Nauyaca Falls

A view of the Río Barú from a ridge on your way to Nauyaca Falls near Dominical, right on the border of Puntaarenas and San José Province, Costa Rica. The Río (river) likely gets its name, from the indigienous Guaymi language, where Barú translating roughly as ‘watershed´ or ‘river basin’.

I had been staying in the beach town of Dominical a few nights already, and compared to the world-class surf experience I had just had in southern Costa Rica, the conditions had not been great.

It was August, and the off-season for the droves of American and European tourists that flock to Costa Rica every winter. So Dominical was sleepy – very sleepy. This isn’t a big deal when the surf is good, but when it’s not, a surf bum can quickly start to wonder about what they’re going to do with their day. And what the hell are they doing with their life!

And that’s when you know it’s time to get a move on. Time to get on your feet and out of your head and find something else to do in the area. Besides – it’s Costa Rica! Apart from great surf and beaches the country is filled with natural treasures, wildlife and all sorts of activities for tourists to get up to.

Thanks to the internet and the well-developed tourism industry of Costa Rica, it wasn’t hard to quickly come up with a few ideas and narrow it down from there. I decided I would head to some waterfalls in the area, and from what I had read, Nauyaca was the go.*

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The Stuff Wars

Two men local to the area show tourists from larger centers in China around on traditional river rafts. One of them takes a break to make a call. Yangshuo, China. 2010.

Today is May 13th, 2019 and I have been wasting time watching the markets dip pretty hard. As I start this draft, the Dow is down 2.54% for the day while IEMG, an emerging market ETF denominated in US Dollars, is down 3.64%. By the time of pressing ‘publish’, it will probably be May 14th, and markets will have recovered a bit, as they overreact to their overreaction on May 13th.

And they did.

So why is this happening?

Well, the answer, of course, is easy: it is due to an overreaction by the markets to the re-escalation of the Stuff Wars between US and China in recent weeks, including a new set of retaliatory trade tariffs placed on US goods by China today. That is, tariffs placed on the obscene amount of things – stuff – that we ‘trade’ with each other have turned the markets from a state of greed to a state of fear – their two primary emotions.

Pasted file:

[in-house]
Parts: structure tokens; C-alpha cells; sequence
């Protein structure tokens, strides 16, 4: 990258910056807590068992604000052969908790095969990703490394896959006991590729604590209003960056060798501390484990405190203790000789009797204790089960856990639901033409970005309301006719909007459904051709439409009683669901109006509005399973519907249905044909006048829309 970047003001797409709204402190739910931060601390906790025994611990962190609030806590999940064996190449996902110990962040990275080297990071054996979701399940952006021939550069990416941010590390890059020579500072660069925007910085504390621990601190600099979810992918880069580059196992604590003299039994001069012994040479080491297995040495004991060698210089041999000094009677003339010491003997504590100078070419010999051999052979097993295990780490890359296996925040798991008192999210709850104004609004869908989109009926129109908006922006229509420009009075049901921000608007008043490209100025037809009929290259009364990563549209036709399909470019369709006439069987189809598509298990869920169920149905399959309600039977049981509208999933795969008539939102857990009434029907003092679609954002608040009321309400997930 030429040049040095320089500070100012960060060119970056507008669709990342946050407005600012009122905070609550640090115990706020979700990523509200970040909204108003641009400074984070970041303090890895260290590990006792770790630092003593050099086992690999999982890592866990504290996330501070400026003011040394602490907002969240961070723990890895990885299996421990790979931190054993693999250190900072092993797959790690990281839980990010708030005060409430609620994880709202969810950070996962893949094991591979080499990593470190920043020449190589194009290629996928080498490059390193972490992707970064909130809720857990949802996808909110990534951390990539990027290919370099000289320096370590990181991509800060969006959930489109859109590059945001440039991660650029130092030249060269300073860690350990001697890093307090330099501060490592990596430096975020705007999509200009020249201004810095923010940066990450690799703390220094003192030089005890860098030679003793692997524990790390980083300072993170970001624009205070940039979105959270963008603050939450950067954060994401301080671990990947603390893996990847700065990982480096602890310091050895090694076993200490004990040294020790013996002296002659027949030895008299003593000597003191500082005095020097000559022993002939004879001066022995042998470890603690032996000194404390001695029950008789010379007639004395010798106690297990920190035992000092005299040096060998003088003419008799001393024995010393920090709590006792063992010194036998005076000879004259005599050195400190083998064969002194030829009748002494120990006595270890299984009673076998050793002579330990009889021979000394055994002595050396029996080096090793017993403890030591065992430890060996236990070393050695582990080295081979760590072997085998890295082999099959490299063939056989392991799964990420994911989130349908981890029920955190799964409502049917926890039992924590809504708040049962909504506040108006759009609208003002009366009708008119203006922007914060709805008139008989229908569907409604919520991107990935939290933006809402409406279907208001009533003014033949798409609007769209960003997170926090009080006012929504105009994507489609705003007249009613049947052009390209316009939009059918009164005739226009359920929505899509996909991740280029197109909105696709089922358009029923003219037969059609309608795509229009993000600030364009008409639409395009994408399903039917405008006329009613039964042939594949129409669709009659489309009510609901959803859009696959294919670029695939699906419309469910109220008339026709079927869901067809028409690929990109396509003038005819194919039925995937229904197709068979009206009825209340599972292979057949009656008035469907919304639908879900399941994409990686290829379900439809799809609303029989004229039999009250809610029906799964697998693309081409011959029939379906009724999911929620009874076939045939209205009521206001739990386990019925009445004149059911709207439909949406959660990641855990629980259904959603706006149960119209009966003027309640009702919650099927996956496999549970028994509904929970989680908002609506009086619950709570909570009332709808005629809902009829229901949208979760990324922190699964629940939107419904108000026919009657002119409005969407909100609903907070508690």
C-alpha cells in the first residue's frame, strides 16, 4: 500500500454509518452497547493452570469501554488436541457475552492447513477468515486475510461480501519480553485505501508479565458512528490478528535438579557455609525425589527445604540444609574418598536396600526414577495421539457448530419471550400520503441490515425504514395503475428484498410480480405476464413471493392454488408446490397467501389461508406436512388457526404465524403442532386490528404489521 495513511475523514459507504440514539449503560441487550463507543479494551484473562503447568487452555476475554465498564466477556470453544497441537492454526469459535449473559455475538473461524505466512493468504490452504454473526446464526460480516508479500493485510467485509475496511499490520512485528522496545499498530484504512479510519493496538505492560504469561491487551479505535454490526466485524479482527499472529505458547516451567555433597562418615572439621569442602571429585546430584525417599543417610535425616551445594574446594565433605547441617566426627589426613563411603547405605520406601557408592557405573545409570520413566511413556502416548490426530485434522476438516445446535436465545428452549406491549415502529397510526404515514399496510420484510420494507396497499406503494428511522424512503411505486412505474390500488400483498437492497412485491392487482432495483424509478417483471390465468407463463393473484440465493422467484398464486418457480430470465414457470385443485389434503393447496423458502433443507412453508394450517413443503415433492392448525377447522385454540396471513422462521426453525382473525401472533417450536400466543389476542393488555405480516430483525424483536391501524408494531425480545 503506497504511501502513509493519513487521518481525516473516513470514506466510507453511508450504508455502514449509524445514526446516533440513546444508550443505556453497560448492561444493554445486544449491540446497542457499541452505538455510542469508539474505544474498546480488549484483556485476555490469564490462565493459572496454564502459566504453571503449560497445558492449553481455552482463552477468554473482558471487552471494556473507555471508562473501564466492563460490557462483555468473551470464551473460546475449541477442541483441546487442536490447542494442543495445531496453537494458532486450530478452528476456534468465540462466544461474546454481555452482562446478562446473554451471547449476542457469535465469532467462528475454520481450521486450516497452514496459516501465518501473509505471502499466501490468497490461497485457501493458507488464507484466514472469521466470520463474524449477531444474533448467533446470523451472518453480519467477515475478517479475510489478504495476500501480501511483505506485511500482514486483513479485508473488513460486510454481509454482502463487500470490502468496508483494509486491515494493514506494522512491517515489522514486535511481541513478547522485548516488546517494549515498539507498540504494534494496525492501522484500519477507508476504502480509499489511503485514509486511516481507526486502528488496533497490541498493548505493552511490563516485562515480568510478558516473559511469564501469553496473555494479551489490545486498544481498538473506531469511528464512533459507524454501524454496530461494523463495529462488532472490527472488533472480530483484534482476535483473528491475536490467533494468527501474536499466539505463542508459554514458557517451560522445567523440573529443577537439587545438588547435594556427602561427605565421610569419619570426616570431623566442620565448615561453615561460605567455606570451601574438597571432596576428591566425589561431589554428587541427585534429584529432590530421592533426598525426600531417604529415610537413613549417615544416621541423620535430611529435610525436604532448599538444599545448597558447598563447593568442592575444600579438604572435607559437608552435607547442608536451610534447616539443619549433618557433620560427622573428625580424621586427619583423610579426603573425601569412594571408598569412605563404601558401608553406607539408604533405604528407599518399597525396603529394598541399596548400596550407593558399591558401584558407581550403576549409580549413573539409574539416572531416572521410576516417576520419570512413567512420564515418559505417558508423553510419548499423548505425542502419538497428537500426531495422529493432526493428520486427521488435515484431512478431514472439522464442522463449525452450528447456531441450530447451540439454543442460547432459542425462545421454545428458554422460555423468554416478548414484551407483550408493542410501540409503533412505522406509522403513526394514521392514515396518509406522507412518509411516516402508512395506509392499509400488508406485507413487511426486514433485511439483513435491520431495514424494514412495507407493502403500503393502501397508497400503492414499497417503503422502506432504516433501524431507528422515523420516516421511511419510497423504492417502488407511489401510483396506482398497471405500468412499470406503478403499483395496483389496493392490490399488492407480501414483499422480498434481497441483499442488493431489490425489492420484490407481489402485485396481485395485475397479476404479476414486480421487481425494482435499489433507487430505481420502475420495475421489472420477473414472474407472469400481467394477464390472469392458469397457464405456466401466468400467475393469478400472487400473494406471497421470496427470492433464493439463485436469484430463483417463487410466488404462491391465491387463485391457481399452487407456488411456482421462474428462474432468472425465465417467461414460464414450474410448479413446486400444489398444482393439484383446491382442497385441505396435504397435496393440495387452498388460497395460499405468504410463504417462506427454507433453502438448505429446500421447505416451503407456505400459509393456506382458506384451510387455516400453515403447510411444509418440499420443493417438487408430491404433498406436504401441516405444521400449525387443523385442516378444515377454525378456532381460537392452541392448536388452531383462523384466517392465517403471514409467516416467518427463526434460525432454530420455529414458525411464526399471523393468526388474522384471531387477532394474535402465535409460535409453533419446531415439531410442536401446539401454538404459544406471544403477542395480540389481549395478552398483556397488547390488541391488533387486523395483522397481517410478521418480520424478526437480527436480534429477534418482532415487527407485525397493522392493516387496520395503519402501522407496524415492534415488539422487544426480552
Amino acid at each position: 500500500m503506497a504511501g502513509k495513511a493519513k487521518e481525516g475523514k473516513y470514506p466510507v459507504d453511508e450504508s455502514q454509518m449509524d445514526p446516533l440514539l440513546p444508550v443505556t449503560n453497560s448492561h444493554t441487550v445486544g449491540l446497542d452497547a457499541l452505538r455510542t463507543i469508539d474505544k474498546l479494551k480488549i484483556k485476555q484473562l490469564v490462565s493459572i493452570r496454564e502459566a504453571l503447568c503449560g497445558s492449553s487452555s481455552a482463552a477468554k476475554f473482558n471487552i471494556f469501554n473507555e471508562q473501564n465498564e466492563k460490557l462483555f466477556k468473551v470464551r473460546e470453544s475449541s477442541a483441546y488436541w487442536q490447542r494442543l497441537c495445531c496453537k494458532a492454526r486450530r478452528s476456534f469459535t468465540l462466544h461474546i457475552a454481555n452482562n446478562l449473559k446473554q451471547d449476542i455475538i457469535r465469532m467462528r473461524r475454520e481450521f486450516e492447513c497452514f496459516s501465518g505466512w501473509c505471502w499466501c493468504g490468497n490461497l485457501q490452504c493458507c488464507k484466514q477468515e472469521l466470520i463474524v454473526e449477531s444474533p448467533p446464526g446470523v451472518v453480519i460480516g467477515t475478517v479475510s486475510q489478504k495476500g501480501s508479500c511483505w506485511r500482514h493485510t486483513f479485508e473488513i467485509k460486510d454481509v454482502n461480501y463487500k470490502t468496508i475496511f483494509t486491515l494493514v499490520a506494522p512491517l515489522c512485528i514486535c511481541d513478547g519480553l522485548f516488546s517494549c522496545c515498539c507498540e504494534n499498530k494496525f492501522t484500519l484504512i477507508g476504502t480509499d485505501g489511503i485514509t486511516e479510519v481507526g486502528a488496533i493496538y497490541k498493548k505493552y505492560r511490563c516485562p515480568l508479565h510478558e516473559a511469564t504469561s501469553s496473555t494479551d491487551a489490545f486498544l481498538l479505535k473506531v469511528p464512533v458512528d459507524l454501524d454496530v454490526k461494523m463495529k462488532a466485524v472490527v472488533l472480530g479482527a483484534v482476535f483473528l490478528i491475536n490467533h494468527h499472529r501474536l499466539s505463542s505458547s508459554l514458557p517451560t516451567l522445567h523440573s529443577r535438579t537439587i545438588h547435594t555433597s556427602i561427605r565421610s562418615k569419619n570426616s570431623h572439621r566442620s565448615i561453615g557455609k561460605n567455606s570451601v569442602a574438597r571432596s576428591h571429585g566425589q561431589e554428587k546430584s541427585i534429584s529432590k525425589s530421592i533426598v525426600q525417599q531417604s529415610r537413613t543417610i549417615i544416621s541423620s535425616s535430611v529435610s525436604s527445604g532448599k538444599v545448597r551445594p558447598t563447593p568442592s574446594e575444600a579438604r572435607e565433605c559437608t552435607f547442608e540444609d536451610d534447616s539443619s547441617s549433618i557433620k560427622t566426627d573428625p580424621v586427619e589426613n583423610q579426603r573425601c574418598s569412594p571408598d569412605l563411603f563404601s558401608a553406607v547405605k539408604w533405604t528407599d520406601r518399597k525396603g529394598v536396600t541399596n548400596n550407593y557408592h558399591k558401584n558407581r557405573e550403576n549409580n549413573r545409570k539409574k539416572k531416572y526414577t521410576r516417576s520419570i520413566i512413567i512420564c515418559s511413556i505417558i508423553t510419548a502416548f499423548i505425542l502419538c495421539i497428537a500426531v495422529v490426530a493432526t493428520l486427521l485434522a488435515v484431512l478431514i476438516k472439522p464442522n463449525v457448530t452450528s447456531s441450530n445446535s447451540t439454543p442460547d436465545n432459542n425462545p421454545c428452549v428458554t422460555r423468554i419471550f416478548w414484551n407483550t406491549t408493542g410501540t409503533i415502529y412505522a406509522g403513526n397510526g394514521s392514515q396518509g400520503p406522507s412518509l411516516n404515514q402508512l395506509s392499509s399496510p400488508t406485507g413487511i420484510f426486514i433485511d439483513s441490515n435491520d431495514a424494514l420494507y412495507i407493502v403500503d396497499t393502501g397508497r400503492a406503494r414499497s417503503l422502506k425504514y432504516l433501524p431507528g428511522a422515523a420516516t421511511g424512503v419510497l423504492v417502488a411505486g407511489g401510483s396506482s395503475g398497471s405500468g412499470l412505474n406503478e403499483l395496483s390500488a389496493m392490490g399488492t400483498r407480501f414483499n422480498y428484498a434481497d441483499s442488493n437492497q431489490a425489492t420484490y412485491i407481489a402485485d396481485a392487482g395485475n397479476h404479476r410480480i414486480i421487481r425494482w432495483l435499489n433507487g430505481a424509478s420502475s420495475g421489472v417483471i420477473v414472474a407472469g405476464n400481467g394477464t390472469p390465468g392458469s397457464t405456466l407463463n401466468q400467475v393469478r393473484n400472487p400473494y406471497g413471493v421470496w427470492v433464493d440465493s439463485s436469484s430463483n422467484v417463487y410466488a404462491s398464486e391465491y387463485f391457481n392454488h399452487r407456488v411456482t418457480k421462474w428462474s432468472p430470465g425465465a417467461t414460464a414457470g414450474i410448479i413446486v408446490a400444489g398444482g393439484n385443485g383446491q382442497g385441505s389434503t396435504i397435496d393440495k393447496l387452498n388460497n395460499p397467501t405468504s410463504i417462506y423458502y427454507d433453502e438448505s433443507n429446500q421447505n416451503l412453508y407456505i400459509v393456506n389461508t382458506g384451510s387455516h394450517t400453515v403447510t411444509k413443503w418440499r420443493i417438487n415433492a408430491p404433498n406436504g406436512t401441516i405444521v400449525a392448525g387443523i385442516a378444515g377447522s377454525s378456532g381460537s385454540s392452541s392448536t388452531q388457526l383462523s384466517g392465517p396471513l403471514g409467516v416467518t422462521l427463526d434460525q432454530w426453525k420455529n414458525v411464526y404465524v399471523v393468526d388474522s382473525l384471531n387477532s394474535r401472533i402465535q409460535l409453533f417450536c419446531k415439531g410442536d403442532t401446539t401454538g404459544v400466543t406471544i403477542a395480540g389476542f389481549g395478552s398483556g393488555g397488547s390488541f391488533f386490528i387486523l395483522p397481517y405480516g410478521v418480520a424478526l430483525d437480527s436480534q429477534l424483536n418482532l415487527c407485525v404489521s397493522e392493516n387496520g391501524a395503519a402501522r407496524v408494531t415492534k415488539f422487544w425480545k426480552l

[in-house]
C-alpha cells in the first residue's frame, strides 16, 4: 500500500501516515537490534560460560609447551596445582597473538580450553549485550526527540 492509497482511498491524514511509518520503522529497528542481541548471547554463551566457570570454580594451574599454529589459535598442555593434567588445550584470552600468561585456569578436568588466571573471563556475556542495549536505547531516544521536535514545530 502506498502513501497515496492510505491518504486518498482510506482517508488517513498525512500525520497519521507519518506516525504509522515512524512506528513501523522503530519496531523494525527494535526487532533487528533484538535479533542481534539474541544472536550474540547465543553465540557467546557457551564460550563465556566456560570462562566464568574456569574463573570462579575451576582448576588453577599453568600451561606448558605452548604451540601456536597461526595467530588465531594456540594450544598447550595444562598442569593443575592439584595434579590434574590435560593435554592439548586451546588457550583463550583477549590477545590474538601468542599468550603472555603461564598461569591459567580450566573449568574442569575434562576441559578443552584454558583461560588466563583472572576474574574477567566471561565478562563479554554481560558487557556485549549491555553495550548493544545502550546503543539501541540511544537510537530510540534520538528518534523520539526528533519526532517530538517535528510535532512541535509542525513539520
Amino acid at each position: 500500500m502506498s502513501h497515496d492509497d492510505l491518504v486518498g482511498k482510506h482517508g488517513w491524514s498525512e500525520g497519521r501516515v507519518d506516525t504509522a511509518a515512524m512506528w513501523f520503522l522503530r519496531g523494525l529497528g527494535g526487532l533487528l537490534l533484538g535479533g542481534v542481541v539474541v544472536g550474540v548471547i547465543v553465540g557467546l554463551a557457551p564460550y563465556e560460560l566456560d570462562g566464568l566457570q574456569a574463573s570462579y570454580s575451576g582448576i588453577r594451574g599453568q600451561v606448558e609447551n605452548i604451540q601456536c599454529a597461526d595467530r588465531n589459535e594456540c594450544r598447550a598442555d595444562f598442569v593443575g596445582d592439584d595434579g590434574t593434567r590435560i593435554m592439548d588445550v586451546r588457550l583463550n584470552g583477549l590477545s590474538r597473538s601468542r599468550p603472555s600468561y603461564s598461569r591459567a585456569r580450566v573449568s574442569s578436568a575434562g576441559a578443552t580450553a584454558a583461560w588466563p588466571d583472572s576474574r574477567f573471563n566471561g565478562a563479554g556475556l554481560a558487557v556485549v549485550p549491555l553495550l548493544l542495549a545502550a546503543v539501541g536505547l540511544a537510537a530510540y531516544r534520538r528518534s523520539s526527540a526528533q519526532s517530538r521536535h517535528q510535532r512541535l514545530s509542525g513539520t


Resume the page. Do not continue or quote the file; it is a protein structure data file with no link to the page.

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My Mexican Casita – Thoughts, FAQs and Returns

View on Air BnB

When I tell people I own a small home in Mexico, I am invariably asked the same set of questions:

  • How did that come about? (it mostly just kind of happened, to be honest)
  • How much did it cost? (about $100,000 Canadian dollars)
  • Do you own it outright? (yes, but also not exactly, but yes.)
  • Does it ‘pay for itself’? (of course, and some. For 2018 I calculated a range of 7-39% as my return for the year, depending on how you slice it)
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The Air BnB Post

As my original Freedom deadline approaches and I’m looking at yet another year of full-time employment and a summer of construction on my home and rental-income property, I have been re-visiting my goals and intentions a little more regularly of late.

La chela mas fina.

When I sold my home in Canada and soon after bought one in Mexico, the crux of my plan was living rent-free in a home that paid me. You might call it my own minimum basic income project, trying to find a way to have the basics – food and shelter – covered while I follow curiosity and work on projects that create a spark in me, whether they pay well or not (or maybe even nothing).

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